The Aurora City Council decided the city's independent investigation into McClain's death would be done by a panel instead of one person. The team won't determine whether officers should face charges, but will instead review if police officers or firefighters broke department policies and what changes might be needed.
July 9, 2020
Three APD officers who were fired the previous week after a photo came to light of two of them posing in a choke hold at the site of the memorial for McClain appealed in an effort to get their jobs back. Officers Kyle Dittrich and Erica Marrero, who were in the photo, filed appeals July 8, according to a spokesperson for the city. On July 9, the city spokesperson said they also received an appeal of termination from Jason Rosenblatt, who responded to a text of the photos with "HaHa." Rosenblatt was one of the three officers who responded the night of McClain’s death.
July 20, 2020
The Aurora City Council officially approved the independent investigation into McClain's death.
July 22, 2020
Rosenblatt, one of several Aurora officers involved in a photo scandal near the McClain memorial, sued the department's interim police chief and city manager after being denied an Independent Review Board (IRB) prior to being terminated.
July 23, 2020
News broke that a lawsuit was filed against the City of Aurora and its interim police chief regarding the treatment of protesters at a violin vigil event June 27 honoring the life of McClain. According to the lawsuit, officers directed a "coordinated force" of officers from multiple agencies to "march toward the peaceful crowd in a totally unjustified show of intimidation." Aurora City Attorney Daniel Brotzman responded by saying the city hadn't been served the lawsuit yet.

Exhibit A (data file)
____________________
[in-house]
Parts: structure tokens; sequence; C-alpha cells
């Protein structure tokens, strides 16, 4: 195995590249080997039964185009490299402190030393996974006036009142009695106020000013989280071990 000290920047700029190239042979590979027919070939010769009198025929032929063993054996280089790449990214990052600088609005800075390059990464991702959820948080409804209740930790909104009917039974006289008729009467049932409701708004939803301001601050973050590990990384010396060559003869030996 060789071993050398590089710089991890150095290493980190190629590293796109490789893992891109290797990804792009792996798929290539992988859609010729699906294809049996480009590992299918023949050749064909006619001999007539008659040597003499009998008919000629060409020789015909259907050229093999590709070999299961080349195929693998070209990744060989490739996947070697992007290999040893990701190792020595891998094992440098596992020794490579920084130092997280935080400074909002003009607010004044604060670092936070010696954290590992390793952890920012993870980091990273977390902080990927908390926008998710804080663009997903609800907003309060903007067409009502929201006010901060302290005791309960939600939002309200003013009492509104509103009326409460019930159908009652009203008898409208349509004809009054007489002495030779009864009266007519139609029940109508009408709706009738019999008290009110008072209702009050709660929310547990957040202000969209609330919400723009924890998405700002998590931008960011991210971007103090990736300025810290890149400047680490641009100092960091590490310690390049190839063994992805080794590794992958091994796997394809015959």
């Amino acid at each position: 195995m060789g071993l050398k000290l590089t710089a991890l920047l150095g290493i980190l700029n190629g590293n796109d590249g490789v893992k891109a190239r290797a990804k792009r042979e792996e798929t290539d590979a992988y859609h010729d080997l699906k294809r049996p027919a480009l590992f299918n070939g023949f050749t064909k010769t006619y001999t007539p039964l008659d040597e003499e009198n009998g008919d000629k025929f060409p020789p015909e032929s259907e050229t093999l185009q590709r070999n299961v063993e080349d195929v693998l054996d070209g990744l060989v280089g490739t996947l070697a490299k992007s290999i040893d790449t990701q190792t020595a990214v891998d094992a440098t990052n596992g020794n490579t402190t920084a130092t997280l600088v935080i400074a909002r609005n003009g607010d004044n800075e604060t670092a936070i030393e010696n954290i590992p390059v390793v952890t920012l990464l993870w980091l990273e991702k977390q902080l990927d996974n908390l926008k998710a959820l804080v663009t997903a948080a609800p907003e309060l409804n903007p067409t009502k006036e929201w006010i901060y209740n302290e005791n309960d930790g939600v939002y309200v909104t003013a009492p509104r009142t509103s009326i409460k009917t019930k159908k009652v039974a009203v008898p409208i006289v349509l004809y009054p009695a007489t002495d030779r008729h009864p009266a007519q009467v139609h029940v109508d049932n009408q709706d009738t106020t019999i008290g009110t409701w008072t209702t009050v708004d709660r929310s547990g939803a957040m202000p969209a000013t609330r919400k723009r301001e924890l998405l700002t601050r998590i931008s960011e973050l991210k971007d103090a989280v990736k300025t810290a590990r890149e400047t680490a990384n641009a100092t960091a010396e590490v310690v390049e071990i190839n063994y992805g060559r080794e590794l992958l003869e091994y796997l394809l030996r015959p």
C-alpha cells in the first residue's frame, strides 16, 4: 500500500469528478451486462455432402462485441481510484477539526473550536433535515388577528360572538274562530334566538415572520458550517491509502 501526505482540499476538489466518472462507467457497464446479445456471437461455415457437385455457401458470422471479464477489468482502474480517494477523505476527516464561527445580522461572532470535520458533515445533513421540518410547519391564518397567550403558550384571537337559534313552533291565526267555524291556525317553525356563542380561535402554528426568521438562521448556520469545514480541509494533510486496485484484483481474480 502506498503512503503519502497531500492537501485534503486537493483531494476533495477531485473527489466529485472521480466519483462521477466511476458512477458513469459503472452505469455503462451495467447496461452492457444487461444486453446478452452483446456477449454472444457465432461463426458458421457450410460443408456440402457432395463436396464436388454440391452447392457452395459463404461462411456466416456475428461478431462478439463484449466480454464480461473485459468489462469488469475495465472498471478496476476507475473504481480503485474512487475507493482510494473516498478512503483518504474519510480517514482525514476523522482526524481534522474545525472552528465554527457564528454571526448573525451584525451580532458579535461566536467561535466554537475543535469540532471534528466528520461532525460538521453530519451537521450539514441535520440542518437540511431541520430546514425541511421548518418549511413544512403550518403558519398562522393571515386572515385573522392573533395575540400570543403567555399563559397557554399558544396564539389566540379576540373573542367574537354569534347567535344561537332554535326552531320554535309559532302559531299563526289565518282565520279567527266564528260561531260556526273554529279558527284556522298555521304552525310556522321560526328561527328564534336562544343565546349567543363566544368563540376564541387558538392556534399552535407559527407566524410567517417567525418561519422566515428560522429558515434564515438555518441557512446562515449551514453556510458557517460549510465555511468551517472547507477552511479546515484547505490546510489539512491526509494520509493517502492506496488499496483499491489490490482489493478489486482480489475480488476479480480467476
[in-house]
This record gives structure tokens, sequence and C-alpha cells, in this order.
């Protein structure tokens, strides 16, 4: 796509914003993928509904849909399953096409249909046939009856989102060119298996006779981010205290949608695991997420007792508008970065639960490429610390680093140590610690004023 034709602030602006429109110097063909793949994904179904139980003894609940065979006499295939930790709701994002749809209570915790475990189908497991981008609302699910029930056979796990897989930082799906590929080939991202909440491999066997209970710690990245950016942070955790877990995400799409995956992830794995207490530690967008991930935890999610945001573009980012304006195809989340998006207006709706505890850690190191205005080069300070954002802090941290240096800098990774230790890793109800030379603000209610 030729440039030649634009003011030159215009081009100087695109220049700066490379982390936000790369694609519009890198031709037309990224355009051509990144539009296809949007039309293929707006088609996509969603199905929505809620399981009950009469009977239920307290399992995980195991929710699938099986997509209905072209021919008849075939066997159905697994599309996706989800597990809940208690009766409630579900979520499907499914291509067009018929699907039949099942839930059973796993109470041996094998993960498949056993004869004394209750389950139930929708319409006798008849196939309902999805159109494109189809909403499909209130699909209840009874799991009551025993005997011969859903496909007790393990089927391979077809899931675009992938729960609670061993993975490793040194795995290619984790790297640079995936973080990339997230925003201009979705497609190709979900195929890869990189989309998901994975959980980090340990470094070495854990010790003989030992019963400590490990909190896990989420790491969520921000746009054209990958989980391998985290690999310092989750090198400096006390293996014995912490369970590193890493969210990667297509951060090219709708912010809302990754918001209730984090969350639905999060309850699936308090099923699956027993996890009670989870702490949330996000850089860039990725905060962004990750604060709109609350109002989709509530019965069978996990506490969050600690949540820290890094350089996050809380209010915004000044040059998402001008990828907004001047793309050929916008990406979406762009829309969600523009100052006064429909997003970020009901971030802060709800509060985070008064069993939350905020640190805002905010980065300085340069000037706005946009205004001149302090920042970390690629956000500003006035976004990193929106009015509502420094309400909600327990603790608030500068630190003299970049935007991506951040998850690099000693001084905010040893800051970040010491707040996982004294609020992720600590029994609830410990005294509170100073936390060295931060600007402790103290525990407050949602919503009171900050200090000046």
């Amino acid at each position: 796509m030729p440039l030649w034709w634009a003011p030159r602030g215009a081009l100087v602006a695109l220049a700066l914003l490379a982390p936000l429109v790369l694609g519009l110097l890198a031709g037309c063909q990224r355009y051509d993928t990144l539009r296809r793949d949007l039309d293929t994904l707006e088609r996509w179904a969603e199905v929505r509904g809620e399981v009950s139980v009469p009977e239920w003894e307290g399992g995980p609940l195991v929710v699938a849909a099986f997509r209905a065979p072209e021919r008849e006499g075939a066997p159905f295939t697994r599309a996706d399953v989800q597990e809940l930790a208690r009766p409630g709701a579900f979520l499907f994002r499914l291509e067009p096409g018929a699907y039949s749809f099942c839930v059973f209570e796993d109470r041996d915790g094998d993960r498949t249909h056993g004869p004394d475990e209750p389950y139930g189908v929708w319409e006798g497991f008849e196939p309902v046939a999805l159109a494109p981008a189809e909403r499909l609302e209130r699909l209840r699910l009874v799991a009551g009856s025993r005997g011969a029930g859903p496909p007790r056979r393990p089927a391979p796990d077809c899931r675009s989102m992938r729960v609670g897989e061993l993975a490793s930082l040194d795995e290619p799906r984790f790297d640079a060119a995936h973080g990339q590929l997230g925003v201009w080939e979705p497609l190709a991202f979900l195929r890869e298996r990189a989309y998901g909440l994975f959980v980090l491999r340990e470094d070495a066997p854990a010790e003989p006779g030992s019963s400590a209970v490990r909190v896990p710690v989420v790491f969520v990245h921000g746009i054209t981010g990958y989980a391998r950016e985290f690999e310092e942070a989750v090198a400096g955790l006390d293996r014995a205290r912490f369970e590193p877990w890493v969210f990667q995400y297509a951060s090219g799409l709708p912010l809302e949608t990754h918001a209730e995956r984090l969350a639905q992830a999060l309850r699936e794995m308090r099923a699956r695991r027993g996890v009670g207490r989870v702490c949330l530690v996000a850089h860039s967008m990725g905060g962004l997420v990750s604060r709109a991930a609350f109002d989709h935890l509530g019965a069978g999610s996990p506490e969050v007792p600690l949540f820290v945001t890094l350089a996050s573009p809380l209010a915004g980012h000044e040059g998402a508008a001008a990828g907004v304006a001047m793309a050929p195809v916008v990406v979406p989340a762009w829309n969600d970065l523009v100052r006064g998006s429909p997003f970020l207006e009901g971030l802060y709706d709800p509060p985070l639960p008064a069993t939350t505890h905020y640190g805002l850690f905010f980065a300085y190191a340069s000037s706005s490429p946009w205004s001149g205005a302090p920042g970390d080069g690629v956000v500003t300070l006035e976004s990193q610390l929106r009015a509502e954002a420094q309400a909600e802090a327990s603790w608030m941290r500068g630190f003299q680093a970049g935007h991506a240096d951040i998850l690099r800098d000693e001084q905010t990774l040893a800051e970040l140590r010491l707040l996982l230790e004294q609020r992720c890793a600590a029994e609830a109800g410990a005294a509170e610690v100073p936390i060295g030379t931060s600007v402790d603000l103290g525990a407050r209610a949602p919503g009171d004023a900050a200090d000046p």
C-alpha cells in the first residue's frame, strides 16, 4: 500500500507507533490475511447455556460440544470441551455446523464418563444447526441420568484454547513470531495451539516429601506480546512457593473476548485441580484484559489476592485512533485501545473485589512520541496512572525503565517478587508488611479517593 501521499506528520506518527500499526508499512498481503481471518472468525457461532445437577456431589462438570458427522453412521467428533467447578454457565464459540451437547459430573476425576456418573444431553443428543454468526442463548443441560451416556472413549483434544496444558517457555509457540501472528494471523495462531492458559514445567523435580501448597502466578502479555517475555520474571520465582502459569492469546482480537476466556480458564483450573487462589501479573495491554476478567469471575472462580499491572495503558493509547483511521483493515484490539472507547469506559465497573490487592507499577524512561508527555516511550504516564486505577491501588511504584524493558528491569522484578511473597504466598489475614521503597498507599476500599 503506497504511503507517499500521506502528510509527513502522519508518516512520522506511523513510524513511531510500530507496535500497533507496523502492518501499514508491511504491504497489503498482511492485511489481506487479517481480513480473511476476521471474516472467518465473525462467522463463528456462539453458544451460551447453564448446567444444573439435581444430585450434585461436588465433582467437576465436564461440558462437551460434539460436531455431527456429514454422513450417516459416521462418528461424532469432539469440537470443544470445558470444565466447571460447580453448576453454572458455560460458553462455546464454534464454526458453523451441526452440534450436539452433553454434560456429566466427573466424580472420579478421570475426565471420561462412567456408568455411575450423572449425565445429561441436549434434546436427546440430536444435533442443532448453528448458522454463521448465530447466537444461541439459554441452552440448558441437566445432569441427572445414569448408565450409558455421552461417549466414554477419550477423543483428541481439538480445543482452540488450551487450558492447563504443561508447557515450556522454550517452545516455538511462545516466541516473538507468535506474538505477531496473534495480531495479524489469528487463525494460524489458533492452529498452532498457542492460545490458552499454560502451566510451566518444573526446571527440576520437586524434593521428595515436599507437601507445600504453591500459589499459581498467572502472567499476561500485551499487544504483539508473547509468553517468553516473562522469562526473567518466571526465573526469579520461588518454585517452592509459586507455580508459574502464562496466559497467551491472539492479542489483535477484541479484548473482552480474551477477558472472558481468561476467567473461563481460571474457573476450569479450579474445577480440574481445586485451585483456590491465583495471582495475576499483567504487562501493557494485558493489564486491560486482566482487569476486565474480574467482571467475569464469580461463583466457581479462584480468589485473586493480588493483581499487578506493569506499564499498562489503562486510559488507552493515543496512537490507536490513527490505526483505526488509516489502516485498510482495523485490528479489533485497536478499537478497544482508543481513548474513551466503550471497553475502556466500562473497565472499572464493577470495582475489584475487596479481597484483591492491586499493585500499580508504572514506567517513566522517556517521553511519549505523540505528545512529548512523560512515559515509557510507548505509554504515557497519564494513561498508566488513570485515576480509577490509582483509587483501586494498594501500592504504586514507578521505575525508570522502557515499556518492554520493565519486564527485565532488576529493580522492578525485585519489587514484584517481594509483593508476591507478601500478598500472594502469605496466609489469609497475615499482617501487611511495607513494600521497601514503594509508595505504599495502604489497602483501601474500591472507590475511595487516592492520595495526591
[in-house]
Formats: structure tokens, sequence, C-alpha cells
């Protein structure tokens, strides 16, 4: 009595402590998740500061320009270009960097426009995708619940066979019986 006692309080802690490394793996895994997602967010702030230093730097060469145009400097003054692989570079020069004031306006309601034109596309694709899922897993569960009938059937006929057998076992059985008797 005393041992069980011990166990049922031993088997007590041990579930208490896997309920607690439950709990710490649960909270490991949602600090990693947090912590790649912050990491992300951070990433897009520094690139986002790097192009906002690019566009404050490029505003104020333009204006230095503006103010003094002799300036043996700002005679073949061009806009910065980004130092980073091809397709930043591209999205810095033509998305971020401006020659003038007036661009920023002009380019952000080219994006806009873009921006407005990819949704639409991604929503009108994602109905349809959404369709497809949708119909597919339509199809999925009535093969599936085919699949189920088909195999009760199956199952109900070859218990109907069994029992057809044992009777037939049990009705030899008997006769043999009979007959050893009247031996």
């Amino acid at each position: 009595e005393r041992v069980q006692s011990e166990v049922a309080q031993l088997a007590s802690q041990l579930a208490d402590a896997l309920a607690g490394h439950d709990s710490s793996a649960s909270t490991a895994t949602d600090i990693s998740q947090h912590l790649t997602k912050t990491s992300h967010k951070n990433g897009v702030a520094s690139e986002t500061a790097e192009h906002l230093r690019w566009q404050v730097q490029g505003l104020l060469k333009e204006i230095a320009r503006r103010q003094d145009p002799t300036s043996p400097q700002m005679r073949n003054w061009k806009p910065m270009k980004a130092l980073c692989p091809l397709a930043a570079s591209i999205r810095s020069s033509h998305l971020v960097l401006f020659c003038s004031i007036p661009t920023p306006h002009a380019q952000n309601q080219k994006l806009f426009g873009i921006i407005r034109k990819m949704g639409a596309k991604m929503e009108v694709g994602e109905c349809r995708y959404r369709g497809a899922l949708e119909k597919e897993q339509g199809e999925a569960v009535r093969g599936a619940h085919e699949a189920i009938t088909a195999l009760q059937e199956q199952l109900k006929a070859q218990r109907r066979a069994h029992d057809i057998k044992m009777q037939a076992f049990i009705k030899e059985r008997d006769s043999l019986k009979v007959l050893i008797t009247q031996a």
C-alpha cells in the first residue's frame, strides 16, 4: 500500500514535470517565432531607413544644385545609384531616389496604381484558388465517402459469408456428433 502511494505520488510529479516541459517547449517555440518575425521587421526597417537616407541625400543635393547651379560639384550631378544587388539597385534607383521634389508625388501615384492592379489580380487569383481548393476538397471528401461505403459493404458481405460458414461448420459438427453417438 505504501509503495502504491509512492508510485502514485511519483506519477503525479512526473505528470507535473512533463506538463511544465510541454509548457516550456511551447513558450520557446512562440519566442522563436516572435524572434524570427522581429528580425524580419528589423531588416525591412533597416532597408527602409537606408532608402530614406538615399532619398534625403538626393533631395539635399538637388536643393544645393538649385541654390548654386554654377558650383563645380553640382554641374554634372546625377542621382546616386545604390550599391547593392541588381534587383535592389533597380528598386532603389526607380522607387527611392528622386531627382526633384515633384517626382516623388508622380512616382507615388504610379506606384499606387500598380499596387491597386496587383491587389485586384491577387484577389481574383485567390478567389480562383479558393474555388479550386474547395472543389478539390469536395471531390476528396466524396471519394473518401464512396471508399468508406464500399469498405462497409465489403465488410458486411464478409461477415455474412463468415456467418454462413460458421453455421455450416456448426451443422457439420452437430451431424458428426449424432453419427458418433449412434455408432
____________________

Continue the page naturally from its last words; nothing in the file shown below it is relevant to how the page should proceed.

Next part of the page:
July 25, 2020
Two protesters were shot and injured by another protester as thousands of people marching for justice in McClain's death were on I-225, forcing a closure of the interstate. A Jeep barreled down the highway as protesters scrambled to get out of the way. The Jeep didn't hit anyone, but a protester fired shots at the Jeep and hit two protesters. The suspect, Samuel Young, 23, was arrested days later on four counts of attempted homicide and two counts of assault.
Hours later, the group returned to APD headquarters and some people tore the fence surrounding the complex, prompting APD to declare the protest an "unlawful assembly." People threw objects, shined lasers and shot fireworks at officers. They broke windows to the courthouses and started a fire in an office, APD said. Police said no one was arrested during the protests and that officers did not use any less-lethal weapons.
July 28, 2020
The Colorado Department of Public Health and Environment (CDPHE) opened an investigation into the administration of ketamine. A CDPHE spokesperson said the department received "numerous complaints" and "additional information" about the drug's use in June of this year.
Aug. 11, 2020
McClain's family members filed a civil rights lawsuit against the city of Aurora. The lawsuit was filed in U.S. District Court for the District of Colorado.
Aug. 22, 2020
CDPHE announced that a review committee would examine the state's ketamine waiver program. CDPHE said the committee would consist of EMS providers, ER doctors, anesthesiologists and others. It would examine the safety of ketamine administration in an EMS setting.
Aug. 23, 2020
A "Gathering and Grace" music celebration was held in Denver for McClain, nearly one year after the 23-year-old's death. The event was held at Montbello Recreation Center in Denver with the approval of McClain's family. McClain’s family wants to use the day, a year since his death, to show gratitude for the change he is still creating. "It feels like it’s been a decade some days," said Candice Bailey, a friend of the McClains. "We have focused so much on what happened to Elijah that we are not focusing on the human being that Elijah really was."